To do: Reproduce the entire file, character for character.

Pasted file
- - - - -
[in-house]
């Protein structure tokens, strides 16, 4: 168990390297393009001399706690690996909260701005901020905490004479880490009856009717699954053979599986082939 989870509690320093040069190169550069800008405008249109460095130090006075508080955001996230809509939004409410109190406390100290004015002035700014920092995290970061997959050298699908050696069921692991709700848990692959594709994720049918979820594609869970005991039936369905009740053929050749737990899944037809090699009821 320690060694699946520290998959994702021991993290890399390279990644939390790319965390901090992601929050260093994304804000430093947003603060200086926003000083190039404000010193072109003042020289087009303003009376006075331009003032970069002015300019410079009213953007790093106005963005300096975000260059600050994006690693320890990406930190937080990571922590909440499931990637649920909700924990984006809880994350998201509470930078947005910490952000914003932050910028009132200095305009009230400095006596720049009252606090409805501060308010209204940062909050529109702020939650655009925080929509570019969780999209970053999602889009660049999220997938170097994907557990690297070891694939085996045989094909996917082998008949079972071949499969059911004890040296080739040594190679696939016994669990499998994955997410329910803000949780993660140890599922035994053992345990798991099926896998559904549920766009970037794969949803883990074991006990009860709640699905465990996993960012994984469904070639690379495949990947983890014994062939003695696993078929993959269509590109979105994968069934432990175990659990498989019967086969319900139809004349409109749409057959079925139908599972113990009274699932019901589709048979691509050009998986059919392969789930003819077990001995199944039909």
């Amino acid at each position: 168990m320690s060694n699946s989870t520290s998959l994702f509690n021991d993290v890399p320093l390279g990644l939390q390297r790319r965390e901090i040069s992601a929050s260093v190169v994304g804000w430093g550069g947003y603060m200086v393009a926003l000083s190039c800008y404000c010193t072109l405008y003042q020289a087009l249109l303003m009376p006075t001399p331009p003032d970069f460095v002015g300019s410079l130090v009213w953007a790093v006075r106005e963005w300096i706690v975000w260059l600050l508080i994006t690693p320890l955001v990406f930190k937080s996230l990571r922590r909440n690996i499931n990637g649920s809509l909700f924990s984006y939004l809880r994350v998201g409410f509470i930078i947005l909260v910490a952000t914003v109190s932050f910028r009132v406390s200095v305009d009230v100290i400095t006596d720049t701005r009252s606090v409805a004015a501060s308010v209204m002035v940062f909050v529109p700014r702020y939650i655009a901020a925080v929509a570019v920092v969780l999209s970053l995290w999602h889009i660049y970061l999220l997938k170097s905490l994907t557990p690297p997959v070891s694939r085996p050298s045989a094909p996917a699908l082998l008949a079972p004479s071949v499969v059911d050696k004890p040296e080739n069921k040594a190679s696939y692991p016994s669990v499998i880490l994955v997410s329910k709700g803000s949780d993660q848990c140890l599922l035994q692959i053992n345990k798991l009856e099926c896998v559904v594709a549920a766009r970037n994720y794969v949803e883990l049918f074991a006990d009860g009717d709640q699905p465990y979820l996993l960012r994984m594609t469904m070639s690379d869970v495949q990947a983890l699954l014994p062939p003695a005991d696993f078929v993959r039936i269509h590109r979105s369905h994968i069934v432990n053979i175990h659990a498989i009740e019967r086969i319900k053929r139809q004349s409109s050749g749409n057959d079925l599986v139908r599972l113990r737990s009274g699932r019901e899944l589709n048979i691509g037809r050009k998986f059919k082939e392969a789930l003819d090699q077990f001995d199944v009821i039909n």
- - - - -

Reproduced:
[in-house]
């Protein structure tokens, strides 16, 4: 168990390297393009001399706690690996909260701005901020905490004479880490009856009717699954053979599986082939 989870509690320093040069190169550069800008405008249109460095130090006075508080955001996230809509939004409410109190406390100290004015002035700014920092995290970061997959050298699908050696069921692991709700848990692959594709994720049918979820594609869970005991039936369905009740053929050749737990899944037809090699009821 320690060694699946520290998959994702021991993290890399390279990644939390790319965390901090992601929050260093994304804000430093947003603060200086926003000083190039404000010193072109003042020289087009303003009376006075331009003032970069002015300019410079009213953007790093106005963005300096975000260059600050994006690693320890990406930190937080990571922590909440499931990637649920909700924990984006809880994350998201509470930078947005910490952000914003932050910028009132200095305009009230400095006596720049009252606090409805501060308010209204940062909050529109702020939650655009925080929509570019969780999209970053999602889009660049999220997938170097994907557990690297070891694939085996045989094909996917082998008949079972071949499969059911004890040296080739040594190679696939016994669990499998994955997410329910803000949780993660140890599922035994053992345990798991099926896998559904549920766009970037794969949803883990074991006990009860709640699905465990996993960012994984469904070639690379495949990947983890014994062939003695696993078929993959269509590109979105994968069934432990175990659990498989019967086969319900139809004349409109749409057959079925139908599972113990009274699932019901589709048979691509050009998986059919392969789930003819077990001995199944039909």
């Amino acid at each position: 168990m320690s060694n699946s989870t520290s998959l994702f509690n021991d993290v890399p320093l390279g990644l939390q390297r790319r965390e901090i040069s992601a929050s260093v190169v994304g804000w430093g550069g947003y603060m200086v393009a926003l000083s190039c800008y404000c010193t072109l405008y003042q020289a087009l249109l303003m009376p006075t001399p331009p003032d970069f460095v002015g300019s410079l130090v009213w953007a790093v006075r106005e963005w300096i706690v975000w260059l600050l508080i994006t690693p320890l955001v990406f930190k937080s996230l990571r922590r909440n690996i499931n990637g649920s809509l909700f924990s984006y939004l809880r994350v998201g409410f509470i930078i947005l909260v910490a952000t914003v109190s932050f910028r009132v406390s200095v305009d009230v100290i400095t006596d720049t701005r009252s606090v409805a004015a501060s308010v209204m002035v940062f909050v529109p700014r702020y939650i655009a901020a925080v929509a570019v920092v969780l999209s970053l995290w999602h889009i660049y970061l999220l997938k170097s905490l994907t557990p690297p997959v070891s694939r085996p050298s045989a094909p996917a699908l082998l008949a079972p004479s071949v499969v059911d050696k004890p040296e080739n069921k040594a190679s696939y692991p016994s669990v499998i880490l994955v997410s329910k709700g803000s949780d993660q848990c140890l599922l035994q692959i053992n345990k798991l009856e099926c896998v559904v594709a549920a766009r970037n994720y794969v949803e883990l049918f074991a006990d009860g009717d709640q699905p465990y979820l996993l960012r994984m594609t469904m070639s690379d869970v495949q990947a983890l699954l014994p062939p003695a005991d696993f078929v993959r039936i269509h590109r979105s369905h994968i069934v432990n053979i175990h659990a498989i009740e019967r086969i319900k053929r139809q004349s409109s050749g749409n057959d079925l599986v139908r599972l113990r737990s009274g699932r019901e899944l589709n048979i691509g037809r050009k998986f059919k082939e392969a789930l003819d090699q077990f001995d199944v009821i039909n």